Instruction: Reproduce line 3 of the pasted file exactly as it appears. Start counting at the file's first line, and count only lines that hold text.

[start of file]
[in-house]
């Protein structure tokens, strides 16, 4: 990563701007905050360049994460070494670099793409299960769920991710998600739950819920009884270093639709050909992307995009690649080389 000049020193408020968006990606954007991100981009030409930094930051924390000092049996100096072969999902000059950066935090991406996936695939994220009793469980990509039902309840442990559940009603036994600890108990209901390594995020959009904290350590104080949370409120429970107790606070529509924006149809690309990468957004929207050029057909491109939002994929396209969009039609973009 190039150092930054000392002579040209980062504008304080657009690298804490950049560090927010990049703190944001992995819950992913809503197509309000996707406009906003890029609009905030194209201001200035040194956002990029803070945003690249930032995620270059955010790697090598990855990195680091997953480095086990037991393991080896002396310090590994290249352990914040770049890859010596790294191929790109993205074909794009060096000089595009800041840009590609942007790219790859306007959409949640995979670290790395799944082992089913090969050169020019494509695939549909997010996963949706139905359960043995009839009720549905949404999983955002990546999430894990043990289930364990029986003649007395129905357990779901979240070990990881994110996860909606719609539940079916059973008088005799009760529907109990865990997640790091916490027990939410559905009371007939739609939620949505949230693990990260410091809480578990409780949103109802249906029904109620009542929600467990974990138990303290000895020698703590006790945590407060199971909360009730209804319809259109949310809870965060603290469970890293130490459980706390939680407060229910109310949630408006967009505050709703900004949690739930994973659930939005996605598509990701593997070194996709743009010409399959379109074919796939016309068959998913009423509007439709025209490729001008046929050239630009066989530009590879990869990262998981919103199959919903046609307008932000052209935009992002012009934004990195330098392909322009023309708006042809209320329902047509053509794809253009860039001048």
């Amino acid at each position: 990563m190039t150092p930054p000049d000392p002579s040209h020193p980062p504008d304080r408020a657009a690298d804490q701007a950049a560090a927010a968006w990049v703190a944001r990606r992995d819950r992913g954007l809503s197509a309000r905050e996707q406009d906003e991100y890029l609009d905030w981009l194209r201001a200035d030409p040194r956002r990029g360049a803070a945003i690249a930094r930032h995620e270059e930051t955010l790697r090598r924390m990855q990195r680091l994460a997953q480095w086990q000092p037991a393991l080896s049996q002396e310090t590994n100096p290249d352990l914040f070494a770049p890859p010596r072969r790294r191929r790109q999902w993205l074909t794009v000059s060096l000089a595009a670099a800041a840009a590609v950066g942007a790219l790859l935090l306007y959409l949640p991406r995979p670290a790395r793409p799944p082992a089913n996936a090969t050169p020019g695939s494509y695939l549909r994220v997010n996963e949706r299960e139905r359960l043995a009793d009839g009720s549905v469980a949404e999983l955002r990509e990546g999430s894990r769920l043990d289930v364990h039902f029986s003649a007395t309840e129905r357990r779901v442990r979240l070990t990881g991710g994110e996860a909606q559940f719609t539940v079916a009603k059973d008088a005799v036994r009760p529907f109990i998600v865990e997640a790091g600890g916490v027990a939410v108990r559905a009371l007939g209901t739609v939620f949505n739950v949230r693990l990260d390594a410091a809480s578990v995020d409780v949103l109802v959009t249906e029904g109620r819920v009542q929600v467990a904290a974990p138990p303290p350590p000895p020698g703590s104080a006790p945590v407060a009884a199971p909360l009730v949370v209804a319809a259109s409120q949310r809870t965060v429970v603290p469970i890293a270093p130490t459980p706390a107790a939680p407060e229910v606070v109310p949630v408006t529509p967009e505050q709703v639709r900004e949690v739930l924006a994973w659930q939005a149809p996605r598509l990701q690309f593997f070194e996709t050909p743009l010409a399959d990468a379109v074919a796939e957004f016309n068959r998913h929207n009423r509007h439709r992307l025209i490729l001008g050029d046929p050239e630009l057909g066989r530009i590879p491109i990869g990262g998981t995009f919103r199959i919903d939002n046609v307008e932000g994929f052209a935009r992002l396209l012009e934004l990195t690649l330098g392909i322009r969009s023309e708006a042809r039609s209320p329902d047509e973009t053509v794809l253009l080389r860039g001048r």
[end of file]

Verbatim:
């Amino acid at each position: 990563m190039t150092p930054p000049d000392p002579s040209h020193p980062p504008d304080r408020a657009a690298d804490q701007a950049a560090a927010a968006w990049v703190a944001r990606r992995d819950r992913g954007l809503s197509a309000r905050e996707q406009d906003e991100y890029l609009d905030w981009l194209r201001a200035d030409p040194r956002r990029g360049a803070a945003i690249a930094r930032h995620e270059e930051t955010l790697r090598r924390m990855q990195r680091l994460a997953q480095w086990q000092p037991a393991l080896s049996q002396e310090t590994n100096p290249d352990l914040f070494a770049p890859p010596r072969r790294r191929r790109q999902w993205l074909t794009v000059s060096l000089a595009a670099a800041a840009a590609v950066g942007a790219l790859l935090l306007y959409l949640p991406r995979p670290a790395r793409p799944p082992a089913n996936a090969t050169p020019g695939s494509y695939l549909r994220v997010n996963e949706r299960e139905r359960l043995a009793d009839g009720s549905v469980a949404e999983l955002r990509e990546g999430s894990r769920l043990d289930v364990h039902f029986s003649a007395t309840e129905r357990r779901v442990r979240l070990t990881g991710g994110e996860a909606q559940f719609t539940v079916a009603k059973d008088a005799v036994r009760p529907f109990i998600v865990e997640a790091g600890g916490v027990a939410v108990r559905a009371l007939g209901t739609v939620f949505n739950v949230r693990l990260d390594a410091a809480s578990v995020d409780v949103l109802v959009t249906e029904g109620r819920v009542q929600v467990a904290a974990p138990p303290p350590p000895p020698g703590s104080a006790p945590v407060a009884a199971p909360l009730v949370v209804a319809a259109s409120q949310r809870t965060v429970v603290p469970i890293a270093p130490t459980p706390a107790a939680p407060e229910v606070v109310p949630v408006t529509p967009e505050q709703v639709r900004e949690v739930l924006a994973w659930q939005a149809p996605r598509l990701q690309f593997f070194e996709t050909p743009l010409a399959d990468a379109v074919a796939e957004f016309n068959r998913h929207n009423r509007h439709r992307l025209i490729l001008g050029d046929p050239e630009l057909g066989r530009i590879p491109i990869g990262g998981t995009f919103r199959i919903d939002n046609v307008e932000g994929f052209a935009r992002l396209l012009e934004l990195t690649l330098g392909i322009r969009s023309e708006a042809r039609s209320p329902d047509e973009t053509v794809l253009l080389r860039g001048r």